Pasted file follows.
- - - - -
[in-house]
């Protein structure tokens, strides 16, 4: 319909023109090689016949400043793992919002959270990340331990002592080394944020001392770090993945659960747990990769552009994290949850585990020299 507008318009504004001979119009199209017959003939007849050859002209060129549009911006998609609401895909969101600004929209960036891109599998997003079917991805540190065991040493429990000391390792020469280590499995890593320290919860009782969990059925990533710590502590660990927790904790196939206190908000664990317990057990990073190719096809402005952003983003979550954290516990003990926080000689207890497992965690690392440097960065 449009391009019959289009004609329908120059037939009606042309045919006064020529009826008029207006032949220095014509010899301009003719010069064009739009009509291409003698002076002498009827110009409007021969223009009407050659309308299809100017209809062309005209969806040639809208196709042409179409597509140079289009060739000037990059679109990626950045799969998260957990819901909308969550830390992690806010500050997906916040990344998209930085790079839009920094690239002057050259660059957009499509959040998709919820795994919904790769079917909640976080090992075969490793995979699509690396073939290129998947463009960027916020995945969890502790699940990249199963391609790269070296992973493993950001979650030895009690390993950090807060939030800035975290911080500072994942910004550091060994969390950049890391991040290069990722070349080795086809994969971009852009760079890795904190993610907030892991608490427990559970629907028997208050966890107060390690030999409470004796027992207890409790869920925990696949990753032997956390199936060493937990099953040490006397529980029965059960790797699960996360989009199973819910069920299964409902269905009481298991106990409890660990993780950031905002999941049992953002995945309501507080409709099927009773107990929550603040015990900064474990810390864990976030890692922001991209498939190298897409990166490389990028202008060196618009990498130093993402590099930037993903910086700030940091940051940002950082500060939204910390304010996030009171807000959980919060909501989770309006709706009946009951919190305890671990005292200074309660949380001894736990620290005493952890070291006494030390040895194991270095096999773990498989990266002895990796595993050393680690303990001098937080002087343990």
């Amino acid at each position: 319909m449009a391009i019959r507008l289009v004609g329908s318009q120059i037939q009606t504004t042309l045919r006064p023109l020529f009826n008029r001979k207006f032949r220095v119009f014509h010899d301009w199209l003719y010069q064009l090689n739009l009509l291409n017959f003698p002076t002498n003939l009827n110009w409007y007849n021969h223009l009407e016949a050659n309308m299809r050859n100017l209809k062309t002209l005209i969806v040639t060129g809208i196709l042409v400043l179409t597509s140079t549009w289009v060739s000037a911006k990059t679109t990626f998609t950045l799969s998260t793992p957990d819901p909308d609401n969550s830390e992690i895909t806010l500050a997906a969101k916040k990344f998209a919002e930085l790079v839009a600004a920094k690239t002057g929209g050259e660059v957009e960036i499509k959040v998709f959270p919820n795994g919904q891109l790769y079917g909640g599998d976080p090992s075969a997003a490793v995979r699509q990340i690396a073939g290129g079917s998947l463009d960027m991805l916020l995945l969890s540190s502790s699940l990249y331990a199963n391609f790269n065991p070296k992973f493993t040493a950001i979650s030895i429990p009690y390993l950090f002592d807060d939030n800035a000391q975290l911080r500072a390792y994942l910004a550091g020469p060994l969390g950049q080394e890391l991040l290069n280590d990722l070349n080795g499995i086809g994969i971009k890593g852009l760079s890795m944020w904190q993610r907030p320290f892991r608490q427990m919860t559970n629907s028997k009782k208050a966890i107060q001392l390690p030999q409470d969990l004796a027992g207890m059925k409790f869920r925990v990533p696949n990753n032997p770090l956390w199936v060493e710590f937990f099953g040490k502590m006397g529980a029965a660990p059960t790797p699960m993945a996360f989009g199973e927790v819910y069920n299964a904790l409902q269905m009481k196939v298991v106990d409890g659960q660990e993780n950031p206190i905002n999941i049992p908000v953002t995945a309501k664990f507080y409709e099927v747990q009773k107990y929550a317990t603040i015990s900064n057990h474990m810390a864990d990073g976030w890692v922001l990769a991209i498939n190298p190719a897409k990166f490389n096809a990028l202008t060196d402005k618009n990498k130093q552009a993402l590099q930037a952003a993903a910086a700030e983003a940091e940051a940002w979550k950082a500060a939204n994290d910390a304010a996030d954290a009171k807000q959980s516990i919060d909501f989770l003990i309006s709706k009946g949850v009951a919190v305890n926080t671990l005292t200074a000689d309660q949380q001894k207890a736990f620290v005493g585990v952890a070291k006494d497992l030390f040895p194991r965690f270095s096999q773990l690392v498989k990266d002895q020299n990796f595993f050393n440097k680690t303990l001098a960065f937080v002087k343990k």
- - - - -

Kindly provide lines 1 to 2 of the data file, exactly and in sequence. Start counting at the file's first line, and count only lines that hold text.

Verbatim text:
[in-house]
């Protein structure tokens, strides 16, 4: 319909023109090689016949400043793992919002959270990340331990002592080394944020001392770090993945659960747990990769552009994290949850585990020299 507008318009504004001979119009199209017959003939007849050859002209060129549009911006998609609401895909969101600004929209960036891109599998997003079917991805540190065991040493429990000391390792020469280590499995890593320290919860009782969990059925990533710590502590660990927790904790196939206190908000664990317990057990990073190719096809402005952003983003979550954290516990003990926080000689207890497992965690690392440097960065 449009391009019959289009004609329908120059037939009606042309045919006064020529009826008029207006032949220095014509010899301009003719010069064009739009009509291409003698002076002498009827110009409007021969223009009407050659309308299809100017209809062309005209969806040639809208196709042409179409597509140079289009060739000037990059679109990626950045799969998260957990819901909308969550830390992690806010500050997906916040990344998209930085790079839009920094690239002057050259660059957009499509959040998709919820795994919904790769079917909640976080090992075969490793995979699509690396073939290129998947463009960027916020995945969890502790699940990249199963391609790269070296992973493993950001979650030895009690390993950090807060939030800035975290911080500072994942910004550091060994969390950049890391991040290069990722070349080795086809994969971009852009760079890795904190993610907030892991608490427990559970629907028997208050966890107060390690030999409470004796027992207890409790869920925990696949990753032997956390199936060493937990099953040490006397529980029965059960790797699960996360989009199973819910069920299964409902269905009481298991106990409890660990993780950031905002999941049992953002995945309501507080409709099927009773107990929550603040015990900064474990810390864990976030890692922001991209498939190298897409990166490389990028202008060196618009990498130093993402590099930037993903910086700030940091940051940002950082500060939204910390304010996030009171807000959980919060909501989770309006709706009946009951919190305890671990005292200074309660949380001894736990620290005493952890070291006494030390040895194991270095096999773990498989990266002895990796595993050393680690303990001098937080002087343990």